# Two Simplified Models of Premixed Laminar Flame Propagation

To get an appreciation of the physics of an industrial explosion, it is beneficial to understand the basics of flame dynamics and flame propagation under simplified conditions. This post briefly reviews two models of laminar flame propagation through a gas/air mixture to demonstrate the important system parameters. Future posts will look at the effect of non-premixed flame propagation and turbulence, as well industrial explosion of multiphase (solid/gas/air) mixtures. Readers interested in a more detailed explanation of the fundamental theories for laminar flame propagation and their mathematical derivations, are encouraged to see Chapter 5 in the textbook of Kuo [1] from which the following discussion was derived.

A flame front is a reaction zone which moves through a mixture of fuel and oxidizer, leaving burnt products in its wake. In most industrial cases involving flammable gas the oxidizer is the oxygen molecules from the air, and the gas is used as part of the processing application (e.g., methane, hydrogen, etc.). Inside the flame front the fuel is heated and reacts, providing energy which manifests itself as temperature and light. Once the flame temperature becomes high enough, it can heat the fuel ahead of it to ignition and the flame becomes self-propagating.

The self-propagating feature leads to a standing flame in the Bunsen burner apparatus shown above. The fresh fuel is supplied by a tube to the left of the image and reacts in the flame front. The color, shape, and height of the flame depends on the fuel/air mixture and the inflow velocity. Under industrial conditions a self-propagating flame may continue through the entire area containing the gas cloud, causing destructive temperature and overpressure.

## Thermal Theory

The first models of premixed flame propagation were based on the work of Mallard and Le Chatelier, who postulated that heat transfer (specifically thermal conductivity) is the driving mechanism. In their work the flame was divided into two regions: an inert Preheat Zone and a chemically active Reaction Zone. A one-dimensional schematic of this concept is shown in the figure below. In this figure the flame is propagating from right-to-left. Thermal conduction drives heat from the high-temperature reaction zone into the preheat zone. In the preheat zone the fresh fuel is brought to the fuel ignition temperature. At this temperature chemical reactions start, converting the fresh fuel to burnt products.

The goal of flame propagation models is generally to predict two parameters: the maximum flame temperature ($T_{\text{F}}$) and the laminar flame speed ($S_{\text{L}}$). The maximum flame temperature can be calculated directly from thermodynamics assuming equilibrium between the fuel and reaction products. The laminar flame speed depends on the overall dynamics of the fuel system and the interaction between the physical and chemical processes. From a mathematical description of the system above, Le Chatelier predicted that the flame speed is proportional to the square root of the chemical reaction rate $(RR, \text{1/s})$ and the thermal diffusivity of the gas $(\alpha, \text{m}^{2}\text{/s})$, giving the mathematic relation $S_{\text{L}} \propto \sqrt{RR\alpha}$.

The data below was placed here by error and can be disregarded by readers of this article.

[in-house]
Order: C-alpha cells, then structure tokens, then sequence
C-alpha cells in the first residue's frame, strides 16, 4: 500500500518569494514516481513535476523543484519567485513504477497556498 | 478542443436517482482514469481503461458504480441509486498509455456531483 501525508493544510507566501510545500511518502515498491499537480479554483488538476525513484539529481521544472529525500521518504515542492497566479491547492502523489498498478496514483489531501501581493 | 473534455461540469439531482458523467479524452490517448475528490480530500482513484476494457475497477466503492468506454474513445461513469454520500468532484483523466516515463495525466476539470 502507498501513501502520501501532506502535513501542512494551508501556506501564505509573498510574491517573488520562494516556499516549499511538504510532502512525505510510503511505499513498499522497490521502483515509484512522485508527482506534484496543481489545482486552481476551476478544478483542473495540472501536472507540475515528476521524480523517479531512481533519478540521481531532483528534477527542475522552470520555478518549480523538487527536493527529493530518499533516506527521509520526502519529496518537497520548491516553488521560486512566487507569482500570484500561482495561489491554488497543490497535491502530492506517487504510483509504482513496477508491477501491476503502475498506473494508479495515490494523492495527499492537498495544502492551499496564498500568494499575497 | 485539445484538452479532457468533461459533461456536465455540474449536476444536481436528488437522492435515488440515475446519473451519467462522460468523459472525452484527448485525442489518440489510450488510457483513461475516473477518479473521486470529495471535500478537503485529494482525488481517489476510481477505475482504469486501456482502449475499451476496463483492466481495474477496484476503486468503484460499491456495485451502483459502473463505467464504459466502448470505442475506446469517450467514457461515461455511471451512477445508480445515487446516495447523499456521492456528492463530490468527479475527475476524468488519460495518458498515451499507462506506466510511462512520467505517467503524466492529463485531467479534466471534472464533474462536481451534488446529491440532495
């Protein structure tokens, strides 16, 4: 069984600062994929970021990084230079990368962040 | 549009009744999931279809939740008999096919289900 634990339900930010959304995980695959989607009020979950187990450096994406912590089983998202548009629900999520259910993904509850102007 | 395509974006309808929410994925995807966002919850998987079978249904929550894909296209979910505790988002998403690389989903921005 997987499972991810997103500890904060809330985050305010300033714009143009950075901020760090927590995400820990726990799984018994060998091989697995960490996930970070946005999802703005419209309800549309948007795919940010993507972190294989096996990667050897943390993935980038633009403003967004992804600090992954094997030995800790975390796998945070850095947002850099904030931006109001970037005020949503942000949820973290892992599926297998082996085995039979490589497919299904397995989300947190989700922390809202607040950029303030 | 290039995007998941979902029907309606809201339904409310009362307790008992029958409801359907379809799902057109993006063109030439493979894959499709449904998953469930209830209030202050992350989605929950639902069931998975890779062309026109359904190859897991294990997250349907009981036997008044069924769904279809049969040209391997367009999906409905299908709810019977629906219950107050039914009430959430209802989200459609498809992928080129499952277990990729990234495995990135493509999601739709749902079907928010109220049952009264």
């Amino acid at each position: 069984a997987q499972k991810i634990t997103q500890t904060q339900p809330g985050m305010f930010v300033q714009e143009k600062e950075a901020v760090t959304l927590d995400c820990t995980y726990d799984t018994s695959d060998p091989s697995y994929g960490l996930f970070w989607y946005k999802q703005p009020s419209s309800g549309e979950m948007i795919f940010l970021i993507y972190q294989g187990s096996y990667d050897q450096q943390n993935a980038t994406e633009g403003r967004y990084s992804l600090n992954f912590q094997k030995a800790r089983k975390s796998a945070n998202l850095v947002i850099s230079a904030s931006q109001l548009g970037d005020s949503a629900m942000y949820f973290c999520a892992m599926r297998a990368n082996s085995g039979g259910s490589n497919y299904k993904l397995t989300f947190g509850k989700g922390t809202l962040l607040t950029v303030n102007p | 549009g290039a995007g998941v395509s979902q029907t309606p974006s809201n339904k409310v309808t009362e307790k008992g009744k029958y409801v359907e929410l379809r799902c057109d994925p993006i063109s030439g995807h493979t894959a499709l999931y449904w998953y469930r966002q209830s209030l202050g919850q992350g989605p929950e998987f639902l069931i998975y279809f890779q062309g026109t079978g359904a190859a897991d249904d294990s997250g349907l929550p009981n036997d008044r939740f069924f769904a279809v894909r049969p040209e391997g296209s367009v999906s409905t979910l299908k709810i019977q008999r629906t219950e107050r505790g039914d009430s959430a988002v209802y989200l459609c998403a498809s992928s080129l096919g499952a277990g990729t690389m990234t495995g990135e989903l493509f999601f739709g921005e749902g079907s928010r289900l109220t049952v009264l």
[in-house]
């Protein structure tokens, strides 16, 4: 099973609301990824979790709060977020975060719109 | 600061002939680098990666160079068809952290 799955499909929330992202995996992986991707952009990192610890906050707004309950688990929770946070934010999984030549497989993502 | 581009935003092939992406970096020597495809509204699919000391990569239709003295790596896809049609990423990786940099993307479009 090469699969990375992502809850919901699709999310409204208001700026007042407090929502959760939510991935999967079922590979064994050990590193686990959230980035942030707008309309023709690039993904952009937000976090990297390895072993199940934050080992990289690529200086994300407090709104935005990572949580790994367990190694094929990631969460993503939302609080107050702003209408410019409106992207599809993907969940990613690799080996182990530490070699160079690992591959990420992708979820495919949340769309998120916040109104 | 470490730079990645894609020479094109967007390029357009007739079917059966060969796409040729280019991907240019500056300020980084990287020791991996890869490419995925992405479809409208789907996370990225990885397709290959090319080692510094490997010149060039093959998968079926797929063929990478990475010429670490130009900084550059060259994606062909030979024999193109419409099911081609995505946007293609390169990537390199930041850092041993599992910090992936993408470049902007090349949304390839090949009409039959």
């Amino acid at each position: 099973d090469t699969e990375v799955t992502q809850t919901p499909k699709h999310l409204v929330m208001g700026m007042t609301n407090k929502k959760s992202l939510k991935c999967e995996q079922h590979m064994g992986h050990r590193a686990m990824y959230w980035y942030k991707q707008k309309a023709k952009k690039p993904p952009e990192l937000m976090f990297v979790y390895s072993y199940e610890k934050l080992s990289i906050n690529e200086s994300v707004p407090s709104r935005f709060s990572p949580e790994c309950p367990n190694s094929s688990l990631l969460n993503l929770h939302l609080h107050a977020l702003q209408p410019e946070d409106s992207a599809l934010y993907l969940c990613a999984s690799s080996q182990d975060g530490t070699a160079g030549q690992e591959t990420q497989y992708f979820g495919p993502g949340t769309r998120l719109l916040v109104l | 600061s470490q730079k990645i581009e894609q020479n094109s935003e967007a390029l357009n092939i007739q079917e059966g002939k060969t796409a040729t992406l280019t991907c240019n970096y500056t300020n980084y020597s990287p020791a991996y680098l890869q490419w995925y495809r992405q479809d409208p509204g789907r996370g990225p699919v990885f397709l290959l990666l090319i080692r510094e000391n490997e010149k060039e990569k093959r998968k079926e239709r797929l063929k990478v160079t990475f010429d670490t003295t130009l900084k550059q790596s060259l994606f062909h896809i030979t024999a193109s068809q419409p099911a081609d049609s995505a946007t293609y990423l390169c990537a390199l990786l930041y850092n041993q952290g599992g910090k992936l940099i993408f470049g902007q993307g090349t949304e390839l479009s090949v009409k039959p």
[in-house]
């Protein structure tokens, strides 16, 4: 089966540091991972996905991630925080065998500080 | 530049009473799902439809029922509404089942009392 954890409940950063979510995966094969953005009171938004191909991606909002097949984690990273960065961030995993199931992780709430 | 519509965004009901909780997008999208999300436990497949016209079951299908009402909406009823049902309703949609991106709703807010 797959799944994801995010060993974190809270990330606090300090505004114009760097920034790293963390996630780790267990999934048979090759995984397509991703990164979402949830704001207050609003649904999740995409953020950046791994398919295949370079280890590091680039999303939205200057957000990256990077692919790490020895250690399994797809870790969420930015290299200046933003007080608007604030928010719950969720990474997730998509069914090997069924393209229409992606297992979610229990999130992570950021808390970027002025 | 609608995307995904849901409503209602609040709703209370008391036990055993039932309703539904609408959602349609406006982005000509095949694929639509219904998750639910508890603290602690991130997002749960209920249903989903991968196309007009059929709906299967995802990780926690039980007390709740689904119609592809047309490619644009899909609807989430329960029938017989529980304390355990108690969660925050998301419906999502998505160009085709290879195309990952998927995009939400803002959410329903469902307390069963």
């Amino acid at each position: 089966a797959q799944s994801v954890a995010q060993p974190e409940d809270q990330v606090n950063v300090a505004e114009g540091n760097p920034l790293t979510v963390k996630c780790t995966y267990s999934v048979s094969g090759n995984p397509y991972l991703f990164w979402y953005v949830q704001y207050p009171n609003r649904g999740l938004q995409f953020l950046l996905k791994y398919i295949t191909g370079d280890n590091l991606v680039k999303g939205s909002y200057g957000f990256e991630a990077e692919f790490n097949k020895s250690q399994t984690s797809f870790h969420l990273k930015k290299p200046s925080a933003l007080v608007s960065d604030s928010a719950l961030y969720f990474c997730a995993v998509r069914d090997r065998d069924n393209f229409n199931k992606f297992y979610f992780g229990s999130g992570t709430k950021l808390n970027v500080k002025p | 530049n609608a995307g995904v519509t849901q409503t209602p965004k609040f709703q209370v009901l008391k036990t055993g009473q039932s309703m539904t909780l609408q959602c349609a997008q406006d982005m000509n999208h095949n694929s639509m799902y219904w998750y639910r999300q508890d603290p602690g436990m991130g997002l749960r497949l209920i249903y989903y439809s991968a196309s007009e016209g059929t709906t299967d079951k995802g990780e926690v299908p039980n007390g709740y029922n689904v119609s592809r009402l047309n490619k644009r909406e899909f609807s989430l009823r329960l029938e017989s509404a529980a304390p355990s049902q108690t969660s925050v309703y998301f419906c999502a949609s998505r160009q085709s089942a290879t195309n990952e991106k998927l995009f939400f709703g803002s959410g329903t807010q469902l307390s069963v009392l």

## Diffusion Theory

A second group of flame propagation models were developed that assume that diffusion of gaseous species, and specifically the intermediate species of the chemical reactions, is the driving mechanism. For example in a hydrogen gas flame the global reaction $\text{H}_{2} + \text{O}_{2} \rightarrow 2\text{H}_{2}\text{O}$ occurs, but is actually broken into several intermediate processes including chain-branching and chain-terminating reactions (See Chapter 2 in Kuo [1] for a description of chemical kinetic mechanisms and their role in combustion). For hydrogen combustion some of these reactions include the intermediate steps: $\text{H}_{2} + \text{O}_{2} \rightarrow \text{H} + \text{H}\text{O}_{2}$ and $\text{H} + \text{O}_{2} \rightarrow \text{OH} + \text{O}$, for example.

The schematic below illustrates the diffusion theory for flame propagation. The y-axis in the figure represents species molar fraction (proportional to the mass of species per unit volume). It is plotted in log scale as some of the intermediate species/radicals are present in very small amounts (e.g., O). However, these intermediate species may have very high mass diffusion rates. Under diffusion theory it is predicted that the movement of these intermediates from the reaction zone to the area ahead of the flame is the driving mechanism. Under the diffusion theory the flame speed can be shown to be proportional to square root of the sum of the specie mass diffusivities $(\mathcal{D}_{i}, \text{m}^{2}\text{/s})$ multiplied by their partial pressure $(p_{i})$, giving the mathematic relation $S_{\text{L}} \propto \sqrt{\sum({p_{i}\mathcal{D}_{i})}}$.

Thermal and diffusion theories represent limiting conditions for flame propagation, and neither fully describes the whole process. In reality both mechanisms occur simultaneously, and several other features such as temperature dependent thermophysical properties, detailed chemistry kinetics, instability formation, and flame stretching may also be important. That being said, these simplified models demonstrate three of the major considerations for estimating laminar flame speed and demonstrate the importance of chemical reactivity, thermal diffusivity, and mass diffusivity of flammable gas hazards.

[1] K. Kuo, Principles of combustion, John Wiley & Sons, Inc., 2005.
[Bibtex]
@BOOK{Kuo2005,
title={Principles of Combustion},
author={Kuo, K.},
publisher={John Wiley \& Sons, Inc.},
}